If you’re a fan of the British TV series Absolutely Fabulous, about the trials and misadventures of boozy London publicist Edina and her enabling editor friend, Patsy, then sweetie darling do I have the movie for you. Almost twenty-four years after debuting on the BBC, Ab Fab comes to the big screen with Absolutely Fabulous: The Movie, and for fans of the series, it’s a most welcome trip back to Patsy and Edina’s particular brand of absurd alcohol-soaked comedy. The uninitiated may not find the movie as funny or rewarding, but Ab Fab loyalists should be pleased with the cinematic extension of Patsy and Edina’s world.
Absolutely Fabulous owes most of its American audience to syndication on Comedy Central, and here it’s best known as an oddball piece of Brit comedy culture, not unlike Steve Coogan’s Alan Partridge. Ab Fab doesn’t translate as well to the big screen as Partridge does, but Ab Fab: The Movie works more often than not. Written by Jennifer Saunders, who created the BBC series and also stars as Edina, the movie continues the silly, champagne-drenched dual act about aging and irrelevancy. The other half of the duo is Joanna Lumley as Patsy, Edina’s best friend and enabler in all her bad habits and substance abuse. As a pair, Saunders and Lumley haven’t missed a beat—they’re as funny and charismatic together as ever. Even throw away minor moments between Patsy and Edina hum with energy.
The movie also brings back beloved characters like Edina’s mom (June Whitfield), her useless assistant, Bubble (Jane Horrocks), and her acid-tongued daughter, Saffron (Julia Sawalha). Saffy, embittered as a teen by having to care for her hapless mother, is now a mother herself, to a teenaged daughter, Lola (Indeyarna Donaldson-Holness). After her increasingly absurd arc in the show, Saffy’s movie appearance is surprisingly down to earth, though she’s as caustic as ever with Patsy and Edina.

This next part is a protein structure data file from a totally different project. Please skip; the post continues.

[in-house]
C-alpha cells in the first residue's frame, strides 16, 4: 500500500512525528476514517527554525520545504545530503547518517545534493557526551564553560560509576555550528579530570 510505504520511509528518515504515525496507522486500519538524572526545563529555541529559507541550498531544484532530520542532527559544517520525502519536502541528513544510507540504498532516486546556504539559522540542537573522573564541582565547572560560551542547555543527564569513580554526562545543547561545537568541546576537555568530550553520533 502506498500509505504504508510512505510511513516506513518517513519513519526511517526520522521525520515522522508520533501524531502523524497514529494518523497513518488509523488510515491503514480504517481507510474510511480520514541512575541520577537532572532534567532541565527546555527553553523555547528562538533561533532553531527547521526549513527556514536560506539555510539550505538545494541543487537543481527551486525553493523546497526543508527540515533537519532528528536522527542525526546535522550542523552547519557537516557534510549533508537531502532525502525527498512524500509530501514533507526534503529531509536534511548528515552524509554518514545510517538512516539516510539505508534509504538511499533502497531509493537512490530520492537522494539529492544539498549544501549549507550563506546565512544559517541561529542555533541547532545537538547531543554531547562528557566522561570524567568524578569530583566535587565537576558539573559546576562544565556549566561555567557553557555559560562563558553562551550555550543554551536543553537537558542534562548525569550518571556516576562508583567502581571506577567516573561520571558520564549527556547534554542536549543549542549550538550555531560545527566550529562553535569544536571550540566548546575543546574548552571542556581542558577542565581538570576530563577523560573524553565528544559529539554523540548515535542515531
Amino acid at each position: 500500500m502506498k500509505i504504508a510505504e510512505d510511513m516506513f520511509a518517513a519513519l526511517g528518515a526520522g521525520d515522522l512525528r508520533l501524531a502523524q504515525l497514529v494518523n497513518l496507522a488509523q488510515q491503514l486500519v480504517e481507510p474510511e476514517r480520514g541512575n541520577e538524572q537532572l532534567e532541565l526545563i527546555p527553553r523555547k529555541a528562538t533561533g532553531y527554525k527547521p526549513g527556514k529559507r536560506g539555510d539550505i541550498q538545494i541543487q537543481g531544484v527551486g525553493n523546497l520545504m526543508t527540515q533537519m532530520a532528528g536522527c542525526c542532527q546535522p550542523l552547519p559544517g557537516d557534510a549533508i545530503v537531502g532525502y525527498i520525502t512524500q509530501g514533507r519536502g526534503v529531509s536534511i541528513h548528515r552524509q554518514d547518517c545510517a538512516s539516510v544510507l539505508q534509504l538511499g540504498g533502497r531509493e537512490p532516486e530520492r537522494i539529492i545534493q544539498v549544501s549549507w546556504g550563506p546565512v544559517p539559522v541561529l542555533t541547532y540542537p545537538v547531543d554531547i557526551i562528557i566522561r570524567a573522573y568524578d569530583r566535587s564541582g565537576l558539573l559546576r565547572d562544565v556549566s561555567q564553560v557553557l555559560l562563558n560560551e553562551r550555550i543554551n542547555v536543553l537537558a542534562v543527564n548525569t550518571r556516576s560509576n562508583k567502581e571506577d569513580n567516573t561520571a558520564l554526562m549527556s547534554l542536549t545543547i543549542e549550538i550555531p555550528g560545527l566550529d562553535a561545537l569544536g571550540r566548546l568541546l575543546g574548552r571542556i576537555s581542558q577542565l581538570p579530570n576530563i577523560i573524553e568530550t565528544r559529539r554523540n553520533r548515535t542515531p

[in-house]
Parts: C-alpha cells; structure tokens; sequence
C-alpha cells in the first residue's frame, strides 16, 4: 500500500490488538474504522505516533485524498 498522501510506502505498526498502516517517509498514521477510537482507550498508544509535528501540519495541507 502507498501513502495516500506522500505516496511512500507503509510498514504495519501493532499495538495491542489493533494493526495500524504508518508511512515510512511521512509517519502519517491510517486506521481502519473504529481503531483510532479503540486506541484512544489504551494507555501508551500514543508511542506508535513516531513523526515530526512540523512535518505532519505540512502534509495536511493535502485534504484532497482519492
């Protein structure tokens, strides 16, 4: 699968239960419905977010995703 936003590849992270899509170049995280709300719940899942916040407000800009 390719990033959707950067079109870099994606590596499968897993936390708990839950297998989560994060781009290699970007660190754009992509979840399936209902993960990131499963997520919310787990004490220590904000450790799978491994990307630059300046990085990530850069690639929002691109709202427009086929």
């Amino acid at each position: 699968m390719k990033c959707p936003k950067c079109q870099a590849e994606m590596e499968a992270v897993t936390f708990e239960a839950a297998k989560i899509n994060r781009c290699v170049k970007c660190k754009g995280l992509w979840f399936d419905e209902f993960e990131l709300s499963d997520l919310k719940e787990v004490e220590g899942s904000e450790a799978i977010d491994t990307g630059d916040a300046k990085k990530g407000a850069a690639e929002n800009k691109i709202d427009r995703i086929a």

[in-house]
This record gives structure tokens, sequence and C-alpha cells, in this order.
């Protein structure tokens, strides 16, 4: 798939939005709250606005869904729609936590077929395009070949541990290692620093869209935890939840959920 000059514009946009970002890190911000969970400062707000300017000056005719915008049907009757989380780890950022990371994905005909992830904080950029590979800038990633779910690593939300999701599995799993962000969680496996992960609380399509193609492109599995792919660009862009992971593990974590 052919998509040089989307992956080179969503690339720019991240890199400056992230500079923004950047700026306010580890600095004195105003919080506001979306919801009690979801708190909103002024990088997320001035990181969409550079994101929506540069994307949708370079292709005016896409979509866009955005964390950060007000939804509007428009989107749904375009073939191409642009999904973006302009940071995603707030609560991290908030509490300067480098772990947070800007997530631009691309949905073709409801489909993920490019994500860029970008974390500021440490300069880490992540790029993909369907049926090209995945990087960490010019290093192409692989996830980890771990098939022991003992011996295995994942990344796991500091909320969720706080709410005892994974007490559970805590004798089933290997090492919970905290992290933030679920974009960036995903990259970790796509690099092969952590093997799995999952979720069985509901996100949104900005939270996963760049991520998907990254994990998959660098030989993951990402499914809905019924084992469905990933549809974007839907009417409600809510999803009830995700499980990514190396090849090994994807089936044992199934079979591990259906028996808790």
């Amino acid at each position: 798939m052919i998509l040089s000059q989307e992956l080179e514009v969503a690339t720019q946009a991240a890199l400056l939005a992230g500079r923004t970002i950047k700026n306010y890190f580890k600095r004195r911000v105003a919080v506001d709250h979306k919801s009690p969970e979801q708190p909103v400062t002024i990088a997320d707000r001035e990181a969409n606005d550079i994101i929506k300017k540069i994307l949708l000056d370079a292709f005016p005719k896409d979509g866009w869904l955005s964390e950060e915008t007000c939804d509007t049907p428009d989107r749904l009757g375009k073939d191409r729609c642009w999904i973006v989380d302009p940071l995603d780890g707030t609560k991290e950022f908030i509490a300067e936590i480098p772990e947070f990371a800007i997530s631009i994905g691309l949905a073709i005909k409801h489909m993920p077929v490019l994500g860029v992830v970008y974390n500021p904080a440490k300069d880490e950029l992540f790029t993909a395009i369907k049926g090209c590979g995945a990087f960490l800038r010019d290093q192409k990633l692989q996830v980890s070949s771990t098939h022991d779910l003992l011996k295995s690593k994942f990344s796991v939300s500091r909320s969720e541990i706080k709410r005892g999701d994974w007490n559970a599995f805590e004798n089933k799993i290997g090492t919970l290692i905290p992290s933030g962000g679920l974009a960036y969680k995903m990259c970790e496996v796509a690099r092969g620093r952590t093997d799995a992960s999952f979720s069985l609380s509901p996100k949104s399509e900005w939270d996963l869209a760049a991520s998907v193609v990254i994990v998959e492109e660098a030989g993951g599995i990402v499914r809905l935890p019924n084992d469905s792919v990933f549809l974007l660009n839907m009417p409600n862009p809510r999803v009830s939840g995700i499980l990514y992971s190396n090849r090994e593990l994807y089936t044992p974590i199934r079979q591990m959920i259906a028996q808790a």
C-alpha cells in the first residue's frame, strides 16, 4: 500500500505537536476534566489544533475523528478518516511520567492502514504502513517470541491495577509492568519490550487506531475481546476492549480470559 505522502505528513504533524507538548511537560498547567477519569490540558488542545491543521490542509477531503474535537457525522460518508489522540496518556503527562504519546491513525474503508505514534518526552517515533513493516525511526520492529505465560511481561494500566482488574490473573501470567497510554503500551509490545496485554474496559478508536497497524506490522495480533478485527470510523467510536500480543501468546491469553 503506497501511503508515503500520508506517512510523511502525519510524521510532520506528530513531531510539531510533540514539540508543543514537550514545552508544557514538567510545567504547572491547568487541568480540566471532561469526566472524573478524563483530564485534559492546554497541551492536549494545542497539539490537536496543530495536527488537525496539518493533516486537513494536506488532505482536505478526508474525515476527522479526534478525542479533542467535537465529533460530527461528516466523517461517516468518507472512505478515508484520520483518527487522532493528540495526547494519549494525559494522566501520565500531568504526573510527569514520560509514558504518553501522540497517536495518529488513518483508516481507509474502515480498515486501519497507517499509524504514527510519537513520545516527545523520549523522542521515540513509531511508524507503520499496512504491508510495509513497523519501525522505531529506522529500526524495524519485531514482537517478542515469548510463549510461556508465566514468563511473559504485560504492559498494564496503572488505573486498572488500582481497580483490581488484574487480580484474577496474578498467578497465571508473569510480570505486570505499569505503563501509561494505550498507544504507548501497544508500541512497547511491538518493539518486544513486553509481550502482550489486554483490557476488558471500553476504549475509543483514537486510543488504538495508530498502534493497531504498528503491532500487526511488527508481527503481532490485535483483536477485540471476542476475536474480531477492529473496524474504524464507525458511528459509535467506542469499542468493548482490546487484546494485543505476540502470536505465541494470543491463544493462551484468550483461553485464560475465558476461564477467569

The plot of the movie revolves around Edina being blamed for Kate Moss’s death, and Patsy rendered persona non grata by association, forcing both of them on the lam in the French Riviera. It’s paper thin and barely hangs together, but story is never really the point of Ab Fab. The point is Patsy and Edina struggling against their age and limitations—the movie finds Edina cash-strapped despite living in A+ London real estate porn—and the insane things they say and do as they egg each other on to increasingly boozy lengths to overcome said age and limitations. The heights reached in the movie involves Patsy pretending to be a man in a gender-bending subplot that would do Billy Wilder proud.
Not all the jokes work, though. Riffs on transgender people and Edina’s biracial granddaughter don’t stick their landing, and seem pretty out of touch for 2016. And there’s a car chase sequence toward the end that’s supposed to be a Mr. Bean style caper but is too clumsily assembled to pull it off. But then you have a scene in which Patsy and Edina, hoping to meet rich men, find themselves at a party where older women dance together in one room, while older men dance with twenty-somethings in another. Patsy and Edina are shut out of both gatherings, as sharp an observation as Saunders has ever made about the way middle-aged women are pushed aside in society.
Ab Fab: The Movie is loaded with celebrity cameos, and also features a slew of stars playing minor roles, and the jokes about the fashion industry and celebrity culture in the twenty-first century pretty much all work. (The hysterical outpouring of media-documented grief following Kate Moss’s “death” is especially funny.) This is the kind of movie Zoolander 2 was trying to be, but Ab Fab gets there by 1) including actual jokes, and 2) fearlessly satirizing the celebrity machine in which Saunders and Lumley are ensconced. Saunders isn’t afraid to point a finger and wag it a little, and she and director Mandie Fletcher talked a slew of celebrities into participating in the skewering. It’s really only for the Ab Fab loyal, but if you’re a sweetie darling, Absolutely Fabulous: The Movie is a satisfying trip back into Patsy and Edina’s self-obsessed world.